The problem is that any English fans wishing to reignite that sense of national pride don't really have anything to cling onto. England is a confused place, a kind of cultural wasteland, whose exceptionalism and supremacy has always taken the form of casual dismissal of what it is not, rather than citing anything it is or was supposed to be. Even those old clichés - of fair play and stoicism - are only ever seen through the veil of contrast towards the skulduggery and excitability that lies over the channel.
The English historian David Starkey, before he moved onto more serious forms of racism, once cited this as proof of English cultural supremacy among the British Isles - while your Scots could be summed up with bagpipes, kilts and liver failure, and the Welsh had valleys and cheese on toast, or whatever, England was not so easily sussed out. Instead it was a more complex, mature society that could not be dismissed simply with a few clichés.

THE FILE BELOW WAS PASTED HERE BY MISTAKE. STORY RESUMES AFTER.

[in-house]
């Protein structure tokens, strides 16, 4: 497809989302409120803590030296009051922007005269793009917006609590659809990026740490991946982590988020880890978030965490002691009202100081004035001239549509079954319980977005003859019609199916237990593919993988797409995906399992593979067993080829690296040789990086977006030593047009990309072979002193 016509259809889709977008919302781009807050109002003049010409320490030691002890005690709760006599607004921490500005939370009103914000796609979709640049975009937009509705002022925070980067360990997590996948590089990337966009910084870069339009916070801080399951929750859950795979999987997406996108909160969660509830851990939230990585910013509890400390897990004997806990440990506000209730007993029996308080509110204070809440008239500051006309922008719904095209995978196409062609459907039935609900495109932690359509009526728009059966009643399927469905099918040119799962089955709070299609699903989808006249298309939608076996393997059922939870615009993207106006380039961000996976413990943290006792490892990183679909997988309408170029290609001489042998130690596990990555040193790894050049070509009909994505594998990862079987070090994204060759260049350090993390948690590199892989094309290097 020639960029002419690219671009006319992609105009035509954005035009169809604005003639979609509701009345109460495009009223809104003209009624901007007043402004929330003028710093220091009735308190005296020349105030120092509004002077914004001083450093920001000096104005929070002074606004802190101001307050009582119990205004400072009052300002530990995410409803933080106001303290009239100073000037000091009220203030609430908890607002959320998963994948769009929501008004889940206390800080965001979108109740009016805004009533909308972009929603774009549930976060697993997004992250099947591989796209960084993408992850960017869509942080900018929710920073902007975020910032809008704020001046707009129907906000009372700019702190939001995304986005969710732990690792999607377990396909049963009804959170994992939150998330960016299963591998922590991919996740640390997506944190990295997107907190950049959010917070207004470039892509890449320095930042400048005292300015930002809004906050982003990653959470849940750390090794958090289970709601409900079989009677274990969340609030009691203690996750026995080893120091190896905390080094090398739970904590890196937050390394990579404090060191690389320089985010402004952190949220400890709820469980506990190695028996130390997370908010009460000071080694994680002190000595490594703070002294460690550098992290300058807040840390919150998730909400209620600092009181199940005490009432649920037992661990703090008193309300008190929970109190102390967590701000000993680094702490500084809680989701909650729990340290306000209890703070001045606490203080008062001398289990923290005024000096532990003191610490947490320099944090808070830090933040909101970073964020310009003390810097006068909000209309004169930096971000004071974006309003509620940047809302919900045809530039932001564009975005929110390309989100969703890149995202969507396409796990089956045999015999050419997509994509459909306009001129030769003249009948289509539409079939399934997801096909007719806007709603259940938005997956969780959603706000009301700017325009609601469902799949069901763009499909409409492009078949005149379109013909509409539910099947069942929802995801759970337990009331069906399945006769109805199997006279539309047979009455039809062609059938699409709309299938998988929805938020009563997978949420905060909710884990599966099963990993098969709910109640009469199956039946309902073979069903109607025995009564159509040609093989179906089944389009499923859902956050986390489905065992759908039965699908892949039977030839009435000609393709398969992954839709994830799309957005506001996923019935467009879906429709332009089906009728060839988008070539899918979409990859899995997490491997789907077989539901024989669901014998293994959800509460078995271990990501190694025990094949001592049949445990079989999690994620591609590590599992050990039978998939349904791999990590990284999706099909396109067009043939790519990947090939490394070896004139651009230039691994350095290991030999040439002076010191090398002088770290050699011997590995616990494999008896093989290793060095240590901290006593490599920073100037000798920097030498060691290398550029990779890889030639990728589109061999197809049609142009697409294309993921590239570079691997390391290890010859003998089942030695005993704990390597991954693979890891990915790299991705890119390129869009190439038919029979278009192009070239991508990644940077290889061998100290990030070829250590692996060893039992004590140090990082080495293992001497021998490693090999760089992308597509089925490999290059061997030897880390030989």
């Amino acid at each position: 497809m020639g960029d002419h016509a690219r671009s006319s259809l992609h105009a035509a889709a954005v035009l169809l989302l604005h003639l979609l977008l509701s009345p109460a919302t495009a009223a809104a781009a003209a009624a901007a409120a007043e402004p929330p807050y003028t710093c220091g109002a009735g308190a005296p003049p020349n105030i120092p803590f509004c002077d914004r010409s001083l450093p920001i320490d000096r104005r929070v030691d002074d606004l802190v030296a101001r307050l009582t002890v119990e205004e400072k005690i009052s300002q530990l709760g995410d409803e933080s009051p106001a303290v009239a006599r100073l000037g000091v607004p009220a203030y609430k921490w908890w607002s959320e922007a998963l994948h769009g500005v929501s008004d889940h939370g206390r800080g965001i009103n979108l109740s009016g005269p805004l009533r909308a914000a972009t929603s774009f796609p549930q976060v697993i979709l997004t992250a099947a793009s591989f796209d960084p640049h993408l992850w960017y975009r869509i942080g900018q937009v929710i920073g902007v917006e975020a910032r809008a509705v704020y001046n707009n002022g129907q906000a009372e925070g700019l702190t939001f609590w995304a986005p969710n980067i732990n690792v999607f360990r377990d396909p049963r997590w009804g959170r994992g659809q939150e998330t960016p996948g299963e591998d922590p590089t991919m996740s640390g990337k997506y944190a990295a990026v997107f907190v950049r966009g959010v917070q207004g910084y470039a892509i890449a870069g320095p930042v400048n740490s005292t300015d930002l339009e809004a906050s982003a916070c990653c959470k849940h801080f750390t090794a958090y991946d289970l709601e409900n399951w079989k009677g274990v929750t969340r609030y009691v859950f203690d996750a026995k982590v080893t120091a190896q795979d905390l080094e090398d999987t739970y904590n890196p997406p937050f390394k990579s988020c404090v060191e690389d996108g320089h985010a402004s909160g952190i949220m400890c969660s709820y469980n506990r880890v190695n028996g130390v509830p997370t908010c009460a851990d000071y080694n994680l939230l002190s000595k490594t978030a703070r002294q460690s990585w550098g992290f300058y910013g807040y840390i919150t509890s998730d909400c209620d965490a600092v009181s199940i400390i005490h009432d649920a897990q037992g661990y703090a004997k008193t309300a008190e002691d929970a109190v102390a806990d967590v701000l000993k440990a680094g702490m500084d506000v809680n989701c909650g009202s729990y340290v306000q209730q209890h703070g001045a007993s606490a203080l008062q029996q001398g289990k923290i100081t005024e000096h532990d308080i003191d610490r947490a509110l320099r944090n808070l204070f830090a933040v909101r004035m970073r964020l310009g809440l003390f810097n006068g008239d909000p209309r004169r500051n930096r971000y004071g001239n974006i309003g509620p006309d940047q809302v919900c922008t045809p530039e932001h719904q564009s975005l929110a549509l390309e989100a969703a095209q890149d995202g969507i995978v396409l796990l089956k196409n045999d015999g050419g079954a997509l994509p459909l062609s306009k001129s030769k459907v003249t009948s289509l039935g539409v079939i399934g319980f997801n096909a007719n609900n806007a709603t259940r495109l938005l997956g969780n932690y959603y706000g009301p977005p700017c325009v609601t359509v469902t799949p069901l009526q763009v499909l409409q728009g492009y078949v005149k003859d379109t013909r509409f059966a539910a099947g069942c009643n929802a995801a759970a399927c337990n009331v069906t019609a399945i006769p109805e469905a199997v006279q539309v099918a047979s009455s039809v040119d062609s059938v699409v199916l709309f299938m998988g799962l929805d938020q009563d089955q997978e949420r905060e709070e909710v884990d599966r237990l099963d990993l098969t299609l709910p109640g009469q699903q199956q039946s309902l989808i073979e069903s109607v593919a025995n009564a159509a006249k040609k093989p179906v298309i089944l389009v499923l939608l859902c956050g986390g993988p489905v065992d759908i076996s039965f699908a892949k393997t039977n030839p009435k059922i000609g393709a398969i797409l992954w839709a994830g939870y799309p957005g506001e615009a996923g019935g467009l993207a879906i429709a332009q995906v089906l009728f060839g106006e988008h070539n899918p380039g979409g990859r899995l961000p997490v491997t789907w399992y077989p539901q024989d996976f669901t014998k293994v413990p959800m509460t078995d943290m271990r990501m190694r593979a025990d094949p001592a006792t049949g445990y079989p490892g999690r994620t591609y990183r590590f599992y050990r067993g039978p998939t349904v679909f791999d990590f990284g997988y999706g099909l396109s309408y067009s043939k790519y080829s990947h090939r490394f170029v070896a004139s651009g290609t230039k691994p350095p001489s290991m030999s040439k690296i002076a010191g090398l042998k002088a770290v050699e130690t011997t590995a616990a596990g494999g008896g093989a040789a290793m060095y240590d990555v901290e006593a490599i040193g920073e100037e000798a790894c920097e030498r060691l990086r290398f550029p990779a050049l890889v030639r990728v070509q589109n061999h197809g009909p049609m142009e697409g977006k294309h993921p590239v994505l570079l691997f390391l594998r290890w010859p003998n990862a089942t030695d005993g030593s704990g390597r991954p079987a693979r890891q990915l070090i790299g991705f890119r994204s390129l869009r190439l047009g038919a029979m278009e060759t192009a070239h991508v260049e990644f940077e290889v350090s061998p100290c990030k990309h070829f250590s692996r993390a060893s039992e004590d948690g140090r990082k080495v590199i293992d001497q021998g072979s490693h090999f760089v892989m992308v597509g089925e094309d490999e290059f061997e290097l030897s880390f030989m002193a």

There speaks a man who has rarely travelled outside Britain. Those from those other nations who do will be familiar with the euphoria of explaining to foreign shopkeepers or policemen: "No, I'm not English!" and witnessing the immediately improved service\ceasing of truncheoning that results. Every nation has some sort of stereotype, and people have plainly pigeonholed the English abroad. Intriguingly, that stereotype is probably now most commonly identified with the supporters of the national team - ignorant, arrogant, bald, overweight, romantically-illiterate oafs who don't so much reach for a revolver when they hear the word 'culture' but rather a dictionary.
And really, that's affected England too much over the years. In short, it's a failed brand. The current incarnation has had a touch of the 'oh-god-when-will-this-team-finally-die' about it, like late 00's Chelsea without the trophies. Perhaps the next generation will herald a new beginning, but in reality, they seem to be suffering from the same bombast and hype that sunk the current incarnation. It's not a good look. Maybe if anything the nihilism will do them some good, but only England could make terminal national decline seem so boring. From 'nobody likes us, we don't care', to 'we don't like us, nobody cares.'